A wing flap suspected to be from the missing Malaysia Airlines Flight MH370 has arrived at a French military testing facility where it will be analysed by experts.
A truck brought the roughly 8ft (2.44m) component known as a flaperon to the DGA TA aeronautical testing site near Toulouse, accompanied by police motorcycles and a police car.
French aviation experts will try to establish whether the wreckage that was found on the Indian Ocean island Reunion was part of the Boeing 777 which disappeared on March 8 2014, with 239 people on board.
The team, including a legal expert, will start their inquiry on Wednesday, according to the Paris prosecutor's office.
On Monday, an investigating judge will meet Malaysian authorities and representatives of the French aviation investigative agency, known as the BEA, according to a statement.
Air safety investigators, including one from Boeing, have identified the component as a flaperon from the trailing edge of a Boeing 777 wing, a US official said.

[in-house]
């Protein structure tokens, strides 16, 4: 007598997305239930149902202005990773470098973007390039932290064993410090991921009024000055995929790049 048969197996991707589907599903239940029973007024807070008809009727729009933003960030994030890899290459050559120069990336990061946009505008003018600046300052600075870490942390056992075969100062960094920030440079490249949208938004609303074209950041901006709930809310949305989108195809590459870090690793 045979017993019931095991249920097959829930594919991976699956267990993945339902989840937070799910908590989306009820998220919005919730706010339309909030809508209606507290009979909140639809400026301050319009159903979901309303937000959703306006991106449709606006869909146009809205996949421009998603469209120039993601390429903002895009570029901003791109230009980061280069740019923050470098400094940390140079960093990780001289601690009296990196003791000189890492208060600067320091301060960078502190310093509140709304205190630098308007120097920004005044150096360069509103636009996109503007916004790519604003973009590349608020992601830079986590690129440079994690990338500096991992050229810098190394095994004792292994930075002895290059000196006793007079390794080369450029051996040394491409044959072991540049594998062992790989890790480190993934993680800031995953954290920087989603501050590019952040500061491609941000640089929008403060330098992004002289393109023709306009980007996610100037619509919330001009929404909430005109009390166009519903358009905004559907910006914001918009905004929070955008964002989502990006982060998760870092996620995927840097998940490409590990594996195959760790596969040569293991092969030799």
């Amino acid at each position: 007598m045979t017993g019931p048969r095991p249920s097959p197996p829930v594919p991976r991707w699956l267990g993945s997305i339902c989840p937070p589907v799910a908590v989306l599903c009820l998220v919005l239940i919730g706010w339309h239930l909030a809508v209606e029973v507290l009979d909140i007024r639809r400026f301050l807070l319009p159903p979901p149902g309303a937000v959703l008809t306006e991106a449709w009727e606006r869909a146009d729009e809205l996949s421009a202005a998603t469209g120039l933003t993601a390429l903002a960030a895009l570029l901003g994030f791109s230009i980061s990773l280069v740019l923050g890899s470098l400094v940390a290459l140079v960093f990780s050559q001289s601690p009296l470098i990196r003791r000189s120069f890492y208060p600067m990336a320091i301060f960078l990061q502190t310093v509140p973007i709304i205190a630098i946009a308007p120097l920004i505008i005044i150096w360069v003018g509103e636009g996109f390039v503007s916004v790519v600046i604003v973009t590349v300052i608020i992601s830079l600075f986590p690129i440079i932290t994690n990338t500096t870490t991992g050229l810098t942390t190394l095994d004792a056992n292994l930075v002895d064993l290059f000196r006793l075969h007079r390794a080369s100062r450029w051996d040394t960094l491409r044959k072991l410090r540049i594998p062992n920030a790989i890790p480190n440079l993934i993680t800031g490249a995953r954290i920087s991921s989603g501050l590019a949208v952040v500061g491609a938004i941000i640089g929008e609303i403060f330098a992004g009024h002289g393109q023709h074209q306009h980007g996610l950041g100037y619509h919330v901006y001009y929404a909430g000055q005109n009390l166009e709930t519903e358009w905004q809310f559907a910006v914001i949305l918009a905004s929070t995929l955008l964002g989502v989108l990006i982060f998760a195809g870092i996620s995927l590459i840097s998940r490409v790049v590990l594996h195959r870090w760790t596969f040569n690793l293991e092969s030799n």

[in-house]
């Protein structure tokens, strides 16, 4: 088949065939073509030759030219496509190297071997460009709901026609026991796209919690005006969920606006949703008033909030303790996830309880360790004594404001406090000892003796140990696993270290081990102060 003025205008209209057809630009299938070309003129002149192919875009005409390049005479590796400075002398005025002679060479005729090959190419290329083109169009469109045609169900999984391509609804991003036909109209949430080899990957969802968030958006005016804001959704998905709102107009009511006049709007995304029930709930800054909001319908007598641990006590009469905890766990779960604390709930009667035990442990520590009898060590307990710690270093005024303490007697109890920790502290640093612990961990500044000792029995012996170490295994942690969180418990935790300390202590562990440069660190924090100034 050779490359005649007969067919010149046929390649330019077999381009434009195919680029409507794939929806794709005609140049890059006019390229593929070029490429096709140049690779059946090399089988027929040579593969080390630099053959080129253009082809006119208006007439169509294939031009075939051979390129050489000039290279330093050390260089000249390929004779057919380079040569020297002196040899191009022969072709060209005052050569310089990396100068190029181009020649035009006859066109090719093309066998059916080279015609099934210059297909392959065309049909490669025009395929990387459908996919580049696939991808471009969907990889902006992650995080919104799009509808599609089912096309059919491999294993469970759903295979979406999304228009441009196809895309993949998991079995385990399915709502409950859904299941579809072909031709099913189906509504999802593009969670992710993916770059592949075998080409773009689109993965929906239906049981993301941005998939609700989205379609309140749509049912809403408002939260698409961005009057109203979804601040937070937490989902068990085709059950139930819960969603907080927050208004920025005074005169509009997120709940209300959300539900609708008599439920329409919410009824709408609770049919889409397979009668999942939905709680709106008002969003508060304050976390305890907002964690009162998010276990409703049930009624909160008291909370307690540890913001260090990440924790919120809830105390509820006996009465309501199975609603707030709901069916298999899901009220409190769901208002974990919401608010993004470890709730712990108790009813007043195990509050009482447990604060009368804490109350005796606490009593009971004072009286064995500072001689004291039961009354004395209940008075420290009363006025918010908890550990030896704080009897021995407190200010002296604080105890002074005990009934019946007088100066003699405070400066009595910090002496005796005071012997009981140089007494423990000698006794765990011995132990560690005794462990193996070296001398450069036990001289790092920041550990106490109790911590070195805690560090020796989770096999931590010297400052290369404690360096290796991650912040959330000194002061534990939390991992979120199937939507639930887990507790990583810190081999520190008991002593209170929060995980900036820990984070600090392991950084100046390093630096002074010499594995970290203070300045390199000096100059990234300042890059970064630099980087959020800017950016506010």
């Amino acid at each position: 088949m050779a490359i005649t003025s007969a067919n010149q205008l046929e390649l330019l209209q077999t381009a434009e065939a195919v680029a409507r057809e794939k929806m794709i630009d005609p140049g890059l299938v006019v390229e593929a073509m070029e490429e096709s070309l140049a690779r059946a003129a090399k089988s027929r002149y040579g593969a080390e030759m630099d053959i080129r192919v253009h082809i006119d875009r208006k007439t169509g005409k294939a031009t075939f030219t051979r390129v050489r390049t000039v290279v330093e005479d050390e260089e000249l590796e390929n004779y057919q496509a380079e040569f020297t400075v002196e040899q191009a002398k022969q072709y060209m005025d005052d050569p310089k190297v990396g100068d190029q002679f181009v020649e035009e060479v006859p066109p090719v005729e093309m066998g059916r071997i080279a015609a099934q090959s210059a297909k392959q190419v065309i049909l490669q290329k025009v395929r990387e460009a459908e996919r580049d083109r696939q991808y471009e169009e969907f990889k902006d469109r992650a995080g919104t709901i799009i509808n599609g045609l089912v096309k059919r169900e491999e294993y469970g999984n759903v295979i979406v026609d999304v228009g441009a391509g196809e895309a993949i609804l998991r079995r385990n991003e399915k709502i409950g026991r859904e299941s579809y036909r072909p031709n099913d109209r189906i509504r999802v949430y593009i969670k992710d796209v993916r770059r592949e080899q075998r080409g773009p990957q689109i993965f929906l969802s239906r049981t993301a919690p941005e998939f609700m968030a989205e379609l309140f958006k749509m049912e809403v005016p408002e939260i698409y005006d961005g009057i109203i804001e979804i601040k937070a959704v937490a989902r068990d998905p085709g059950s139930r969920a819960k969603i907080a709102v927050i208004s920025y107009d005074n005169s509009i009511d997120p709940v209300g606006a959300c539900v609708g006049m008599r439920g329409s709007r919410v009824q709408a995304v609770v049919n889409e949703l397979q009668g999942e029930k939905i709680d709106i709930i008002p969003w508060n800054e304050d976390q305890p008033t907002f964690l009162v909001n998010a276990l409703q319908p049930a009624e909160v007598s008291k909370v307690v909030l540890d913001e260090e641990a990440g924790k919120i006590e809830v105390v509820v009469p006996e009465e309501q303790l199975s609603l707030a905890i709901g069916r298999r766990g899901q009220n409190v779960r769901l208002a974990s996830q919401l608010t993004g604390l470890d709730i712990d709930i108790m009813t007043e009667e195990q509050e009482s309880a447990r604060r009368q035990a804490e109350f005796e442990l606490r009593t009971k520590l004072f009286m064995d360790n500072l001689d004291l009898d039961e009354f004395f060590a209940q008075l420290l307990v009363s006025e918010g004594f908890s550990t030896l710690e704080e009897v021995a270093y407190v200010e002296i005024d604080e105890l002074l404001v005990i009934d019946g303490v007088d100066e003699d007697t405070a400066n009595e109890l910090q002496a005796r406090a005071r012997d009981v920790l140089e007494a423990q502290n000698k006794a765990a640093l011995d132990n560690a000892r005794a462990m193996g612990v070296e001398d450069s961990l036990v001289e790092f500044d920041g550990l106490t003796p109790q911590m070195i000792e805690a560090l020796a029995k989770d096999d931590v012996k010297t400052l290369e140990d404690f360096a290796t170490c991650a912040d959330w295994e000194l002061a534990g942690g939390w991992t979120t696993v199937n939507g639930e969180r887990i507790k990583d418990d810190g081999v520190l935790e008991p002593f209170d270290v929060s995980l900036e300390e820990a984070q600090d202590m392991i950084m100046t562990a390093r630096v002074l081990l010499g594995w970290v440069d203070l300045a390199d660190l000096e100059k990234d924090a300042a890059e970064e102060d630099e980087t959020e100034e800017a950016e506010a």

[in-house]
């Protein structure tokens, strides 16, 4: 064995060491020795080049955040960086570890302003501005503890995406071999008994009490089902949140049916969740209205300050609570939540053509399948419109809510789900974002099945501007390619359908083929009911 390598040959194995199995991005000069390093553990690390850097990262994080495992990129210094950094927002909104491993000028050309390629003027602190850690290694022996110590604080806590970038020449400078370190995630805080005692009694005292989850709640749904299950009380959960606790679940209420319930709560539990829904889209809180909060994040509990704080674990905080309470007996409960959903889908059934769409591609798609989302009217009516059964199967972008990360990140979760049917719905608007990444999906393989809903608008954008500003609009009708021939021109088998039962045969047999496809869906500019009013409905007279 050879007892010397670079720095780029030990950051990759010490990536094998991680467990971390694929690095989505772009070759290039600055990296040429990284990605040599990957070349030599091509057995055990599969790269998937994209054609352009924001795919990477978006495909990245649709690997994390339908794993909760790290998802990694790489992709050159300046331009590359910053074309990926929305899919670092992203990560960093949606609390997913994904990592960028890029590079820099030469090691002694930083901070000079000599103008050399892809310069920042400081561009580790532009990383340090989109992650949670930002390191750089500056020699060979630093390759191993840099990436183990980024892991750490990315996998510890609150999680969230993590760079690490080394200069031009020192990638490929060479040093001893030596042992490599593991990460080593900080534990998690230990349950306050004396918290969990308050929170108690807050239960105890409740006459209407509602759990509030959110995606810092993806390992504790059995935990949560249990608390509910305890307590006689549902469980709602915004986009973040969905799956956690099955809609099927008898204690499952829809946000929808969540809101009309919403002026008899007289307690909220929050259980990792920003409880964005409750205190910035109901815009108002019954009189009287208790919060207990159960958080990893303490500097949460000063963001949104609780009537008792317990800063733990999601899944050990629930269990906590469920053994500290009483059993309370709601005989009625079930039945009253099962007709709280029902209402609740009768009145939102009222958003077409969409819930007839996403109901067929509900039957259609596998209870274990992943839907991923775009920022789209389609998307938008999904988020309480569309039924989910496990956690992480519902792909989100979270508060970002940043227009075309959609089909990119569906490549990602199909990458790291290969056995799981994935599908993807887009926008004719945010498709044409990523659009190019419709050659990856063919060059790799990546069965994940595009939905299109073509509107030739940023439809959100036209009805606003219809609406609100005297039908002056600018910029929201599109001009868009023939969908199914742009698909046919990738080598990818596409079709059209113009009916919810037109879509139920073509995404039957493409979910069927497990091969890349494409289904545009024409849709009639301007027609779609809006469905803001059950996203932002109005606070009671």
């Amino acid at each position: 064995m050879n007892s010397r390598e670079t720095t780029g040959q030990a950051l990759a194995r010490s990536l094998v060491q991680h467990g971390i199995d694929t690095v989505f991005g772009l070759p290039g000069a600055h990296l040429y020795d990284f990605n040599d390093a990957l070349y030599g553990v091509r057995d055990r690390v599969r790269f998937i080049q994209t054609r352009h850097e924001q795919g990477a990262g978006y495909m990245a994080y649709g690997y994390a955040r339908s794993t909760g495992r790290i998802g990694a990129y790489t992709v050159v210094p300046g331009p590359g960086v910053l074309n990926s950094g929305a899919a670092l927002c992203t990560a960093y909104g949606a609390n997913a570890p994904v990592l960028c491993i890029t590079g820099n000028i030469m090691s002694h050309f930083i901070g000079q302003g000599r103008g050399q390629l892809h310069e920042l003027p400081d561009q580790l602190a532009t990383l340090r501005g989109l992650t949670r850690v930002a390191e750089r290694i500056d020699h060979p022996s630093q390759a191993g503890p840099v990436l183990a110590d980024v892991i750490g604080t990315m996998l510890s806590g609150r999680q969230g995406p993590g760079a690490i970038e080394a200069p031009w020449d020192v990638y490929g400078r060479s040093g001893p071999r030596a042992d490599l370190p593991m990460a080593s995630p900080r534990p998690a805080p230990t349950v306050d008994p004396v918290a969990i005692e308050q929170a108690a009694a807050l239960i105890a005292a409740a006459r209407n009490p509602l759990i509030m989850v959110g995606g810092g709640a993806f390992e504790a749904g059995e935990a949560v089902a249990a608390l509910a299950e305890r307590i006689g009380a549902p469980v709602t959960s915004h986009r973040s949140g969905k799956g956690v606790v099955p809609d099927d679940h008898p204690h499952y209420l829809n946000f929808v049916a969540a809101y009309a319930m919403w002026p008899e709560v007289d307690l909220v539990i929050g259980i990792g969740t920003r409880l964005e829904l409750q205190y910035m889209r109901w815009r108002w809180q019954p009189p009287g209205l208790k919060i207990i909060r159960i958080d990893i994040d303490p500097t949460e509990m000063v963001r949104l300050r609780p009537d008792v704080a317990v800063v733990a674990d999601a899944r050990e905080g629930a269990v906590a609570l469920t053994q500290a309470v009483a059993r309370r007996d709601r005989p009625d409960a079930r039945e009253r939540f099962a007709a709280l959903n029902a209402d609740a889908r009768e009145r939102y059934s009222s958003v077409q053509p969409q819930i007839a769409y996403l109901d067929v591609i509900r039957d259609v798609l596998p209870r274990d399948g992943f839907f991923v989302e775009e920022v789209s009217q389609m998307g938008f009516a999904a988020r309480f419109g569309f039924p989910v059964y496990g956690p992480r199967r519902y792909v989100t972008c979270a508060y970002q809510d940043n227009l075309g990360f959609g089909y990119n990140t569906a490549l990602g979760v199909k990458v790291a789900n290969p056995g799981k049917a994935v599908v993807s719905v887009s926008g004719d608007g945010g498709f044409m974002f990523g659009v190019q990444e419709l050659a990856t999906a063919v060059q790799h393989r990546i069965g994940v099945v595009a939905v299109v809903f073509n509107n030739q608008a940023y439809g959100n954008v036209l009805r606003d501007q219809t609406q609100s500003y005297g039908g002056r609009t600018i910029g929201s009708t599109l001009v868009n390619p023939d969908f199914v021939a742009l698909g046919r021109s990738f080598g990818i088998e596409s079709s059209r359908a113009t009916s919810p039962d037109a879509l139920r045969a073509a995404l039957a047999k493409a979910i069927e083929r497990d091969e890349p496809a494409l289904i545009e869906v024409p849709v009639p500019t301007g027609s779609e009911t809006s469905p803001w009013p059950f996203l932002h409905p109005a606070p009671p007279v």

Flight MH370 is the only missing 777.
Under a microscope and expert eyes, the wing fragment that washed up on the beach of the volcanic island could yield clues not just to its path through the Indian Ocean, but also to what happened to the plane.
Analysts at the French aviation laboratory hope to glean details from metal stress to see what caused the flap to break off, spot explosive or other chemical traces, and study the sea life that made its home on the wing to pinpoint where it came from.
Even if the piece is confirmed to be wreckage from Flight MH370, there is no guarantee that investigators can find the plane's vital black box recorders or other debris. A multinational search effort has so far come up empty.